Amino acid L-Arginine chemical structure

L-Arginine Your “Anti-Aging miracle”

  • Produce nitric oxide
  • Aid immune responses
  • Fight fatigue
  • Sexual response
  • Vasodilation | aid hair growth | healthy skin | strong fingernails

Conditionally essential (during times of stress) Organic amino acid

It is a semi-essential amino acid serving as precursor for natural enzymes: Nitric Oxide, Agmatine, and Creatine. These natural enzymes service the body as Vasodilators, chemical messengers, signaling molecules, facilitating cellular respiration, urea cycle (removing toxins through urine), and sexual response. L-Arginine and these enzymes also create and are found in many other molecules and natural compounds throughout the body.

L-Arginine is also apart of molecules such as, Urea; and helps Polyamine. Molecules that aid healthy metabolism. L-Arginine helps living organisms stay healthy and functioning properly. While also helping protect skin (keratin, collagen, and elastin proteins) from photoaging. L-Arginine’s versatile abilities help support protein synthesis and the amino acid itself is found in many protein structures.
Also helping stimulate healthy hair growth by supporting strong blood flow to the roots of hair cells. L-Arginine is marked as conditionally essential if the body is under stress (oxidative, pathological, physiological, or adverse aging stress).

L-Arginine has been referred to as an “Anti Aging miracle”. In 1998 Robert F. Furchgott, Ferid Murad, and Louis Ignarro won the Nobel Prize in Medicine for their research on Nitric Oxide’s immense cardiovascular system benefits. Nitric Oxide being a product of L-Arginine inspired years of products and research on the health benefits of stimulating Nitric Oxide by using L-Arginine supplementation. L-Arginine supplementation studies have shown improved blood flow in many cardiovascular and circulatory conditions. Show moreHide Text...

Sources

  • Cruzat, V. F., Krause, M., & Newsholme, P. (2014). Amino acid supplementation and impact on immune function in the context of exercise. Journal of the International Society of Sports Nutrition, 11, 61.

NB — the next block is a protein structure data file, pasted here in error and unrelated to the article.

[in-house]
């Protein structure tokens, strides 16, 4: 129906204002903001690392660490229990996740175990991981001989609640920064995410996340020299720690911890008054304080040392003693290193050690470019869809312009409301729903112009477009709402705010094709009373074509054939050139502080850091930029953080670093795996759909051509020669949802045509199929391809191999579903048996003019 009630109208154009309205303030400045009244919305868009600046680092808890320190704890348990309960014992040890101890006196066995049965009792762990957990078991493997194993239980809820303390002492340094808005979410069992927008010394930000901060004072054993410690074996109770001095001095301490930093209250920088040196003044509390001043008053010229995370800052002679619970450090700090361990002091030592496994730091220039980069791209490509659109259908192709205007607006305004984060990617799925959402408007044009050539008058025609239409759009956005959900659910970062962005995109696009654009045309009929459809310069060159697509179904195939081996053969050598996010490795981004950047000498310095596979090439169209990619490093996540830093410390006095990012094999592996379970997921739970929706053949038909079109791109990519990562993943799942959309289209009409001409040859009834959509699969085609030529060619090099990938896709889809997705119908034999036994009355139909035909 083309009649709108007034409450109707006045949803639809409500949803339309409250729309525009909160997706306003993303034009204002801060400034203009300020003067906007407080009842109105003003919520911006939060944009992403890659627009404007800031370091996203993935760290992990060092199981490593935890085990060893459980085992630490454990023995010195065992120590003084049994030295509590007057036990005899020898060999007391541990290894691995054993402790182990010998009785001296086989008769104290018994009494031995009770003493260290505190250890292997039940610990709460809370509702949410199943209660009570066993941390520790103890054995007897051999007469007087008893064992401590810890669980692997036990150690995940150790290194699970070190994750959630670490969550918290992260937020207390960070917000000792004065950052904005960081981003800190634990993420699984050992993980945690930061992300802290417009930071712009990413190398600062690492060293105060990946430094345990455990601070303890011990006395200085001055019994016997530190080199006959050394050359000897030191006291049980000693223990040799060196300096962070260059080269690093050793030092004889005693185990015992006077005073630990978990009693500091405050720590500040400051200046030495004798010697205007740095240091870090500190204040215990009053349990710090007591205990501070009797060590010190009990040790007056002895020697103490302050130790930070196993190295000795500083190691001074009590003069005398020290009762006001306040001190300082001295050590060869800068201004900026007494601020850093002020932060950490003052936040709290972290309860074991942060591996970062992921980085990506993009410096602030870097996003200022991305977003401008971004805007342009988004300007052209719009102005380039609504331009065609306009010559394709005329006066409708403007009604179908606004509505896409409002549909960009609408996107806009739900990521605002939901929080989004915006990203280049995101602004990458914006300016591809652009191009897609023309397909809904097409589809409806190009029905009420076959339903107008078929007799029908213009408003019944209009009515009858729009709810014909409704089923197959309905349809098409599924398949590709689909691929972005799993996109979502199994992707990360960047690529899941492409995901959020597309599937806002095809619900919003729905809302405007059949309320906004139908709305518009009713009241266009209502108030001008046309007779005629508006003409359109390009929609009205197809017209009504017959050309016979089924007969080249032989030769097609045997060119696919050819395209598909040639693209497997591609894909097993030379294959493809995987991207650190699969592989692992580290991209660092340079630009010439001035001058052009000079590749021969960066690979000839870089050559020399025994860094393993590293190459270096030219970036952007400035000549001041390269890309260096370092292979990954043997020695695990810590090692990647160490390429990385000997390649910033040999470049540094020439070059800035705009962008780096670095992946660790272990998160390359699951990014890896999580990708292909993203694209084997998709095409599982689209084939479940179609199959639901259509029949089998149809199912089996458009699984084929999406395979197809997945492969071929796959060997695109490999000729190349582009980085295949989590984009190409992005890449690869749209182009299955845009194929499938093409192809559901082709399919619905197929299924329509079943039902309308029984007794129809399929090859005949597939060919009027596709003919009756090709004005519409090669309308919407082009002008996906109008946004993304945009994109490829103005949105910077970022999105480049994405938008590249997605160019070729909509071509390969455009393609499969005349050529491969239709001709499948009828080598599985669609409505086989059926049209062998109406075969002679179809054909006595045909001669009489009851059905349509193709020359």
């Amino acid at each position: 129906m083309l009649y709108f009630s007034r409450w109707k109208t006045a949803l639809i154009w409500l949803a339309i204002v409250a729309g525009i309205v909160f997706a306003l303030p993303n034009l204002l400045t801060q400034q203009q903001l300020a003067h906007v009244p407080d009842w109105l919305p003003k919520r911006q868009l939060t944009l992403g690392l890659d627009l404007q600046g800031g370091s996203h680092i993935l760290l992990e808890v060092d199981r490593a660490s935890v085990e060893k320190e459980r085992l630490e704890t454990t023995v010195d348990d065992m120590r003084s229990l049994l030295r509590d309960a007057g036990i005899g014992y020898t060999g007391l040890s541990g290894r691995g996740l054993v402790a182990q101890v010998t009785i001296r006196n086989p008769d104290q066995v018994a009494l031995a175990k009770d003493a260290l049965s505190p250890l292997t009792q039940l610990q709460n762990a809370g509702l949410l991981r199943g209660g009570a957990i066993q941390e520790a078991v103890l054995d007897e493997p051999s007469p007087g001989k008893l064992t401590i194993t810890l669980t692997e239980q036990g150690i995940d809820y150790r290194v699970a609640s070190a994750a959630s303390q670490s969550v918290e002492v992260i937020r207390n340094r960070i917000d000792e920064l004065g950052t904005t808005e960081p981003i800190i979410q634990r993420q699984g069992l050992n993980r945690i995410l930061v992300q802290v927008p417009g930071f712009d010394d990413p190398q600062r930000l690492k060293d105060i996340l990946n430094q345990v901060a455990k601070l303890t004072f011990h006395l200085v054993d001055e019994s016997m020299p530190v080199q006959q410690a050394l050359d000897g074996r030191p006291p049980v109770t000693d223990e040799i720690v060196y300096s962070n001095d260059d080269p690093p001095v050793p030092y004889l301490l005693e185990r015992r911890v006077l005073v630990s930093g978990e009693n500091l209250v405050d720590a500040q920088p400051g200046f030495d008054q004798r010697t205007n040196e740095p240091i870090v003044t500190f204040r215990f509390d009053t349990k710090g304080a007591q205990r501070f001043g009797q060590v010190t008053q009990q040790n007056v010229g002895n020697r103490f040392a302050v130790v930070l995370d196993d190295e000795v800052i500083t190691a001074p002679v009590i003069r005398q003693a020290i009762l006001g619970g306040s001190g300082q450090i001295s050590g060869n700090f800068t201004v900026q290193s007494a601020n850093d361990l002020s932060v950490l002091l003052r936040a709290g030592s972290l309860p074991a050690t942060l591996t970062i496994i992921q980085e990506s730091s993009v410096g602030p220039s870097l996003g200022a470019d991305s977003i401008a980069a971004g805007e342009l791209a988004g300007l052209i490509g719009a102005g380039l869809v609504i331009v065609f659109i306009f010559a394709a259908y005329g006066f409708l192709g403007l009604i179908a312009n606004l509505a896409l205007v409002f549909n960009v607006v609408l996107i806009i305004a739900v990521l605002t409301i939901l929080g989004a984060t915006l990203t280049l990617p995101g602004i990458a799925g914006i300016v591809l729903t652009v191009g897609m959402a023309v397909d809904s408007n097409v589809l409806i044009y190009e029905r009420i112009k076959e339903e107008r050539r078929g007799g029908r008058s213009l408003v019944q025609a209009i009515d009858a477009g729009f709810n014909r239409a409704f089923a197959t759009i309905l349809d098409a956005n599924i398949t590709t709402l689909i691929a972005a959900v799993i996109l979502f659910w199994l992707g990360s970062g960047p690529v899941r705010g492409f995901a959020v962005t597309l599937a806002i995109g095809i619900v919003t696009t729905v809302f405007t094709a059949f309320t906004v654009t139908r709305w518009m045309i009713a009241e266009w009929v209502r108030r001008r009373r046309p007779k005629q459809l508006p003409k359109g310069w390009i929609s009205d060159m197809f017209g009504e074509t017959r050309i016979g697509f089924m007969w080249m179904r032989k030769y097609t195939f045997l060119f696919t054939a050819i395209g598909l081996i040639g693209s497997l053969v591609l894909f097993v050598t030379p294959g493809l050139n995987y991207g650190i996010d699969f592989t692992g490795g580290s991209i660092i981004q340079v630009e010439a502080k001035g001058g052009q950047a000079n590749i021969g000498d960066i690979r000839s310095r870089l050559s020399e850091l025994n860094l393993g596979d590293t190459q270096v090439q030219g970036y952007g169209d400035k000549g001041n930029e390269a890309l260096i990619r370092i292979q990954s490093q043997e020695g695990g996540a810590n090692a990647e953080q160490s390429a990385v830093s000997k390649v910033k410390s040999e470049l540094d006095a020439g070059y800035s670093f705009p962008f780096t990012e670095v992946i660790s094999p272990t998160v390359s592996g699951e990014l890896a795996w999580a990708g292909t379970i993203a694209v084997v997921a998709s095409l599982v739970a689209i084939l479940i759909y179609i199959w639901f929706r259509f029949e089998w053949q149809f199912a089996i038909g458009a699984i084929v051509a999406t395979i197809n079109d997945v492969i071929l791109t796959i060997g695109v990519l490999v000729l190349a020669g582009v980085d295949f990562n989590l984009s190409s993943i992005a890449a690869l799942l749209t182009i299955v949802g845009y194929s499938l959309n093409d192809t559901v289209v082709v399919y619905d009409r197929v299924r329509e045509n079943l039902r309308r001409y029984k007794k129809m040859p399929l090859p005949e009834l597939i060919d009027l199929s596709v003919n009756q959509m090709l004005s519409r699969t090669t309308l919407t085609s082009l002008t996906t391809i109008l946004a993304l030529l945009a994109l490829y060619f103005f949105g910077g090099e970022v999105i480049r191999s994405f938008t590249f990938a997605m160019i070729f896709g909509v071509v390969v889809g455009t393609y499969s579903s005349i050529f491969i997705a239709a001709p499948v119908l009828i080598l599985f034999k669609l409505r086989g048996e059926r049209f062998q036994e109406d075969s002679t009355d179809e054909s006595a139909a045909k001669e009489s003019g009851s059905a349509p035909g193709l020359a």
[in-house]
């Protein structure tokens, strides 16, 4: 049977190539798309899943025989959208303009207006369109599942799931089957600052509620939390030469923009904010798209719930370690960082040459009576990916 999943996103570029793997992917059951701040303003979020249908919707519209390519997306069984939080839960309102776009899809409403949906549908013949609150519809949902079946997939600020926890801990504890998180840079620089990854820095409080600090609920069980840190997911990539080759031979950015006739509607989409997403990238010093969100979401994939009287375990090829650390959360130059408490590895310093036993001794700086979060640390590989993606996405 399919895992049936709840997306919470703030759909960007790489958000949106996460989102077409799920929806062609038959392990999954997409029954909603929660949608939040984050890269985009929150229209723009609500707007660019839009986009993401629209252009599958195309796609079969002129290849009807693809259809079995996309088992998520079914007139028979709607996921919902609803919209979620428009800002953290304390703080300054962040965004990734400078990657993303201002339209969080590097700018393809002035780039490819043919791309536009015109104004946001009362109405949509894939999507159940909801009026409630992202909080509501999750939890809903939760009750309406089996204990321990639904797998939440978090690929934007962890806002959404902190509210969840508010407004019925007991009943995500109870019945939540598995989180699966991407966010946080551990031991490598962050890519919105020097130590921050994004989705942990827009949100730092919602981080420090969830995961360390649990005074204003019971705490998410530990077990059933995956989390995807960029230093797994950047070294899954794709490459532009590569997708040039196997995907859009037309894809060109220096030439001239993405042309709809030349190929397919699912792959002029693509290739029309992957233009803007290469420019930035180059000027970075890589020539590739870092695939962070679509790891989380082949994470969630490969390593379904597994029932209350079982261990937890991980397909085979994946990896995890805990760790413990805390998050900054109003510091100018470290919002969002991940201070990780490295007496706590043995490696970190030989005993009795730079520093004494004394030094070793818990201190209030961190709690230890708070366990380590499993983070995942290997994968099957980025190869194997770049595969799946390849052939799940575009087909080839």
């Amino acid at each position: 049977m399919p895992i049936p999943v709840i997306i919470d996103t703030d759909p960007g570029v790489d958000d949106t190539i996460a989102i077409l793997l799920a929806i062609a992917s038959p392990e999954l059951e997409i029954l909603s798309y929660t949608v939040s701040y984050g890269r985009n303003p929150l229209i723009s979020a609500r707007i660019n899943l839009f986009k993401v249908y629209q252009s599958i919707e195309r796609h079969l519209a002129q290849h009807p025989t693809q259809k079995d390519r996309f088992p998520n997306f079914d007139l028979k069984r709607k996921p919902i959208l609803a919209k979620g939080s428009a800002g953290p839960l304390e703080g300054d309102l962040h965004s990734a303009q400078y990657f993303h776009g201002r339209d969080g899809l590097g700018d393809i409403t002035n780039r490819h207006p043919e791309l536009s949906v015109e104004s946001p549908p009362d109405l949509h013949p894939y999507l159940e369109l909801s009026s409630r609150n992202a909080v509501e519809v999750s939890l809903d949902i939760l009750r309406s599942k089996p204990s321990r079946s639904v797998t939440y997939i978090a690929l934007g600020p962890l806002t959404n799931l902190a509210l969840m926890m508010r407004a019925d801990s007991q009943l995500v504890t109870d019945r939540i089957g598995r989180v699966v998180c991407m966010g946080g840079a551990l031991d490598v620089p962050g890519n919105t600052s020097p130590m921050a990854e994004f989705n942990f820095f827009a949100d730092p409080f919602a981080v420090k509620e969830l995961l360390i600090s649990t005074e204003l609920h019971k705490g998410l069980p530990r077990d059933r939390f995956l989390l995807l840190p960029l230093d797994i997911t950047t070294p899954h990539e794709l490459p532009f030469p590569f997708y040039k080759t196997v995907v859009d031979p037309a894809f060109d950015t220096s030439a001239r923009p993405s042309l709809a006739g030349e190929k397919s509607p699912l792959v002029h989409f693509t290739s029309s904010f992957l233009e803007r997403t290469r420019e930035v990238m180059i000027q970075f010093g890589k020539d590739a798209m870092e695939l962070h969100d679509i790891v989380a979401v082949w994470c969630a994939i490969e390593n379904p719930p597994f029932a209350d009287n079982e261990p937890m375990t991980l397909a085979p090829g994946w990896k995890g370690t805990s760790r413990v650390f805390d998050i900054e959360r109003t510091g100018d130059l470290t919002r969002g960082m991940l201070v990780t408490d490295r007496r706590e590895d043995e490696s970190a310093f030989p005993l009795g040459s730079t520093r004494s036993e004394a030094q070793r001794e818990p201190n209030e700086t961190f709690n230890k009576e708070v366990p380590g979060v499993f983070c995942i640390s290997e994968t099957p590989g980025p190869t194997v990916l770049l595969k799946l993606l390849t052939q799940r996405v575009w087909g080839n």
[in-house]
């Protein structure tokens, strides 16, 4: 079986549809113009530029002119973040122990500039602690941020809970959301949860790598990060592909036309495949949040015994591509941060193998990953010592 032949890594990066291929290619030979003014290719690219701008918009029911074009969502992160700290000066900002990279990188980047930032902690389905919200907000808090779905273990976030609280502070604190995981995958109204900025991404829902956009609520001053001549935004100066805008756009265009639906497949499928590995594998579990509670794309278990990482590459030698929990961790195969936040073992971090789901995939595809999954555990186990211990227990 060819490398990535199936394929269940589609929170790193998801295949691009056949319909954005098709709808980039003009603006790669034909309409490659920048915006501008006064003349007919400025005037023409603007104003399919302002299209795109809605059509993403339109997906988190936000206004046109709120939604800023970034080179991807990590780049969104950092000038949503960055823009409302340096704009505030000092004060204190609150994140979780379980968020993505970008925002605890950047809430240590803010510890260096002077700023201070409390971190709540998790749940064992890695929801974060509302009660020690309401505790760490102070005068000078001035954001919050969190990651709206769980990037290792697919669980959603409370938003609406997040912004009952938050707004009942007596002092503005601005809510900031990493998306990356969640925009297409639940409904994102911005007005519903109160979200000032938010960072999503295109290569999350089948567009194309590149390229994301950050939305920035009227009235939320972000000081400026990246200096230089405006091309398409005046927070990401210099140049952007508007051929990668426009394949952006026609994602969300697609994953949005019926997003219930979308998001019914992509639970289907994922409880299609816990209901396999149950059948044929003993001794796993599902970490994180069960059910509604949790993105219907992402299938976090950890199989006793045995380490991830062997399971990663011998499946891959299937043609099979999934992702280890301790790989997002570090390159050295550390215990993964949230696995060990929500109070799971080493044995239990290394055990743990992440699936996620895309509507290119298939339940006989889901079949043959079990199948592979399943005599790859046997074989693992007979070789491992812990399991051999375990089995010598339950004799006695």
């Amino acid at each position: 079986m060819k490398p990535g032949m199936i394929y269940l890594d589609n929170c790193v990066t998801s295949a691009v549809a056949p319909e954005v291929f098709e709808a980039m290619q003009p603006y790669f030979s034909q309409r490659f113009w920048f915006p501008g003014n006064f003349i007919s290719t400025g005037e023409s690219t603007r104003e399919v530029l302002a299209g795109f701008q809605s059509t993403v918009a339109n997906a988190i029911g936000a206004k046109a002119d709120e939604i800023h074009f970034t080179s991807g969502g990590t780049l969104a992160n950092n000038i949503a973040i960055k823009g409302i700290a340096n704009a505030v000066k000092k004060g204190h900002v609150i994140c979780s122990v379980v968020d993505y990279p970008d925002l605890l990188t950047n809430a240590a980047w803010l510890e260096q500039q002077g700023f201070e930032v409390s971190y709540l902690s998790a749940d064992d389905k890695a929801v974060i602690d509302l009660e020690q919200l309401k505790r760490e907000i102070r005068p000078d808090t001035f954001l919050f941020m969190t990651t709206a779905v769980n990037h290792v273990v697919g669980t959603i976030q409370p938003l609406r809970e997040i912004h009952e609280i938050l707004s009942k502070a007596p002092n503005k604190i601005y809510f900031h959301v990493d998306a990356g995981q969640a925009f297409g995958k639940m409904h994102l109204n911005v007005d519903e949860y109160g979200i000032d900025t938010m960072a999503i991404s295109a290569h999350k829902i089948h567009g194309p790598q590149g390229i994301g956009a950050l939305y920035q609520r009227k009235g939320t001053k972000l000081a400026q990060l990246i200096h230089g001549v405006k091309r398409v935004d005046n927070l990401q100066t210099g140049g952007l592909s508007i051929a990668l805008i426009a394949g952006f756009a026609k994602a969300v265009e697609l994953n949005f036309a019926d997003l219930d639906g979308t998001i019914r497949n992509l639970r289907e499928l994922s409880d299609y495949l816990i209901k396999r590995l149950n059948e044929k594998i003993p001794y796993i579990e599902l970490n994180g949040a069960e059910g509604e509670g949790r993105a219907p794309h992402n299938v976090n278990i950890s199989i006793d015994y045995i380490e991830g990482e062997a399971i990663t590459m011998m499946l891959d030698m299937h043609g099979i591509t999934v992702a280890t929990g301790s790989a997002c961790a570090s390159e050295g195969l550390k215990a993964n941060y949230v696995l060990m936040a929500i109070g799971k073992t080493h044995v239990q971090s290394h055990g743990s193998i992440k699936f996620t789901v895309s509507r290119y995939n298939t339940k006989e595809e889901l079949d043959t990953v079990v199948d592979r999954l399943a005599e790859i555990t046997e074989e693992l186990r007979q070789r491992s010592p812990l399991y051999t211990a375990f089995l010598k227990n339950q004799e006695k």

• Dollemore, D. (2011, July 13). Chapter 4: Blood Vessels and Aging: The Rest of the Journey. Retrieved May 31, 2017, from https://www.nia.nih.gov/health/publication/aging-hearts-and-arteries/chapter-4-blood-vessels-and-aging-rest-journey
  • Dong, J. , Qin, L. , Zhang, Z. , Zhao, Y. , Wang, J. , et al. (2011). Effect of oral l-arginine supplementation on blood pressure: A meta-analysis of randomized, double-blind, placebo-controlled trials. American Heart Journal, 162(6), 959-965.
  • Kunieda, T., Minamino, T., Miura, K., Katsuno, T., Tateno, K., Miyauchi, H., . . . Komuro, I. (2008). Reduced Nitric Oxide Causes Age-Associated Impairment of Circadian Rhythmicity. Circulation Research, 102(5), 607-614.
  • doi:10.1161/circresaha.107.162230 http://circres.ahajournals.org/content/102/5/607
  • McRae, M. P. (2016). Therapeutic Benefits of l-Arginine: An Umbrella Review of Meta-analyses. Journal of Chiropractic Medicine, 15(3), 184–189.
  • Morris, S. M. (2012). Arginases and Arginine Deficiency Syndromes. Current Opinion in Clinical Nutrition and Metabolic Care, 15(1), 64–70.
  • National Center for Biotechnology Information. PubChem Compound Database; CID=6322, https://pubchem.ncbi.nlm.nih.gov/compound/6322 (accessed Sept. 18, 2017).
  • Saini, R., Badole, S. L., & Zanwar, A. A. (2012). Chapter 8/Arginine Derived Nitric Oxide: Key to Healthy Skin. In Bioactive Dietary Factors and Plant Extracts in Dermatology (Nutrition and Health). doi:10.1007/978-1-62703-167-7_8
  • Taddei, S., Virdis, A., Ghiadoni, L., Salvetti, G., Bernini, G., Magagna, A., & Salvetti, A. (2001). Age-Related Reduction of NO Availability and Oxidative Stress in Humans. Hypertension, 38(2), 274-279. doi:10.1161/01.hyp.38.2.274 http://hyper.ahajournals.org/content/38/2/274